Guest post! Hey everyone, my name is Jack Butler and I am part of the 2010-2011 squad of PDs. I hail from Rockville, MD (right outside of D.C.) and graduated this past spring from Vanderbilt University with majors in Human and Organizational Development and Economics. This is actually my second trip to the Manna house in Ecuador; I volunteered here before for a month after my sophomore year of college. I knew I wanted to be a PD after that month, and spent my senior year helping to recruit Vandy students for the year-long PD position with Manna. It’s great to finally be here, and I am genuinely thrilled to be spending my year with such a bunch of enthusiastic, inspiring, and fun people.
After a 2 year absence from Ecuador, I can’t help but notice the significant number of developments that have occurred in a relatively short period of time. The biggest change has been the introduction of the library and the teen center. I had no idea that this program was in the works, but a few short months after I left in the summer of 2008, the MPI team in Ecuador devoted a huge amount of time and resources to securing a location, getting books, painting and decorating the rooms, and more. When I first saw the library a little over a month ago, I was really blown away by the success of such a young program. There are many families in Rumiloma (the neighborhood where the library is located) whose children come to the library every day to read, play board games, and socialize with new friends. It has been a pleasure to discover the success of the teen center as well; with the draw of video games (each child is allotted an hour per day), ping pong, 2 acoustic guitars, and a few other things, lots of local teens come to hang out in a healthy environment. The success and impact that MPI Ecuador has had through the library and teen center has reassured me that we are part of a program and formula that truly achieves tangible results.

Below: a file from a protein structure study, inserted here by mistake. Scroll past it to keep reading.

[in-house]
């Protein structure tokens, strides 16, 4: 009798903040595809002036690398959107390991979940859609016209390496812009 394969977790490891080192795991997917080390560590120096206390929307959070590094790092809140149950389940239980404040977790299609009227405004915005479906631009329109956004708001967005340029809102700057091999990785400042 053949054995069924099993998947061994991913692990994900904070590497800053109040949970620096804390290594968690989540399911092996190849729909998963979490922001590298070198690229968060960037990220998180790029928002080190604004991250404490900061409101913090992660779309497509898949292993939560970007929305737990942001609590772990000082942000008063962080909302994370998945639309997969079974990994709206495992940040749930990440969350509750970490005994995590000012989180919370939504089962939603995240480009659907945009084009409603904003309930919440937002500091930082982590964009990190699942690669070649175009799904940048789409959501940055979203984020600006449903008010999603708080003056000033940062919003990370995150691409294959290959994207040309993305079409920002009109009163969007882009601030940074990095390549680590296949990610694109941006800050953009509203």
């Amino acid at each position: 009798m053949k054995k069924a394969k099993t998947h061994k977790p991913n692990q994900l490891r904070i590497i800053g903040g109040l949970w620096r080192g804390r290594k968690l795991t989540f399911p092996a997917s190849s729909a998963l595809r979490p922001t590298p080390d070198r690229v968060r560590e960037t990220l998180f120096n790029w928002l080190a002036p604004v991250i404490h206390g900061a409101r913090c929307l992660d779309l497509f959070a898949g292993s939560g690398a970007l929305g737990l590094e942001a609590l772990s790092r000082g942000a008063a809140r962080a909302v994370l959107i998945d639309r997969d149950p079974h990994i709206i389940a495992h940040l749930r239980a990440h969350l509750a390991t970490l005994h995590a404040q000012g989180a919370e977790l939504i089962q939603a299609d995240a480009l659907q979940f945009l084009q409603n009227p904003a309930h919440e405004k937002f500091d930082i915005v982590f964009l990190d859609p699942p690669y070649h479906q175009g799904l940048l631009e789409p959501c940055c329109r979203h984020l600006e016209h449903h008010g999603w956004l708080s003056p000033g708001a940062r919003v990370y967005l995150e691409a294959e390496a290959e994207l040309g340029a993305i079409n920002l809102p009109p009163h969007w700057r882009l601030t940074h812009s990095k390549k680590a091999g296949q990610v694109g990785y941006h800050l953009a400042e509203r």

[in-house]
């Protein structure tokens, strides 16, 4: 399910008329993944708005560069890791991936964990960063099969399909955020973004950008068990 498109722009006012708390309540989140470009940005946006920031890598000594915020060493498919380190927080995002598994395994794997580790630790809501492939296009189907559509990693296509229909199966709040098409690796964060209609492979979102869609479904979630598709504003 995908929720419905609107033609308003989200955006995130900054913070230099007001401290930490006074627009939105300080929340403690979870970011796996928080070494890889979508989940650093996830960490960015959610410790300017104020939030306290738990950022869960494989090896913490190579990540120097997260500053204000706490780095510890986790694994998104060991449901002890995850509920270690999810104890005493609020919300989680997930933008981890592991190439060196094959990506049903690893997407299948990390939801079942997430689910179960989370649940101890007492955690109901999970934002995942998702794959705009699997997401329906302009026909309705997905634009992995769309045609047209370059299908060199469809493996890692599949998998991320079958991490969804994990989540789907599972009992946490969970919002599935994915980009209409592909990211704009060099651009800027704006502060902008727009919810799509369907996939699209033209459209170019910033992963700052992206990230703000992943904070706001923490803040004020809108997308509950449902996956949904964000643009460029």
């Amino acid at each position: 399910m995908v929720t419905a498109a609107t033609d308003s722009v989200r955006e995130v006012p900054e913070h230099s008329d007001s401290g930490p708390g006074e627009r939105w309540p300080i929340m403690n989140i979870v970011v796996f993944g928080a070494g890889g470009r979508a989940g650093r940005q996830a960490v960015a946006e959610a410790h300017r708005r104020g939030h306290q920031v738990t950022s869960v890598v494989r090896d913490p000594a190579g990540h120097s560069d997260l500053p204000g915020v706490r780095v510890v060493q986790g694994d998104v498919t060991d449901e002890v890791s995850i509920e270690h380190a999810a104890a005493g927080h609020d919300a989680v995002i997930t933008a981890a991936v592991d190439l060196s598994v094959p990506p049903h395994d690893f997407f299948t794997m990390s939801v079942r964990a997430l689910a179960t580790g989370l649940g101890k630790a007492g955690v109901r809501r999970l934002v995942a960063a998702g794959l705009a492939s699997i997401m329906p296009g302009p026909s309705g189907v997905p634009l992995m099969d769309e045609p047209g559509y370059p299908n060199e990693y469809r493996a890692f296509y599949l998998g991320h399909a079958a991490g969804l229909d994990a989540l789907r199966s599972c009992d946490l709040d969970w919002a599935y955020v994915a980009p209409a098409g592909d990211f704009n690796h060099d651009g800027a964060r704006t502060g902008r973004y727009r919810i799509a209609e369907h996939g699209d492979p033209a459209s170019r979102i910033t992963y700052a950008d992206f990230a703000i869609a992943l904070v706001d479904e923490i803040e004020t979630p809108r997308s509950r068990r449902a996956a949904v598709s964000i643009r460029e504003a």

Today, on our last day of summer camp, our campers gave us some encouraging words that further suggest that MPI Ecuador is making strides in the right direction. In a final talk, we asked our 8-13 year olds what they truly thought of our summer camp, if they planned on coming back next summer, and if there was anything they would change. They all firmly acknowledged their intent to return next summer and confirmed that the majority of the field trips, games, and activities had been lots of fun. One of the biggest complaints: summer camp needs to be longer than 3 weeks! I think I can live with that. I would say that I am going to miss these kids, but luckily I can count on seeing most of them every day next week in the library or the teen center.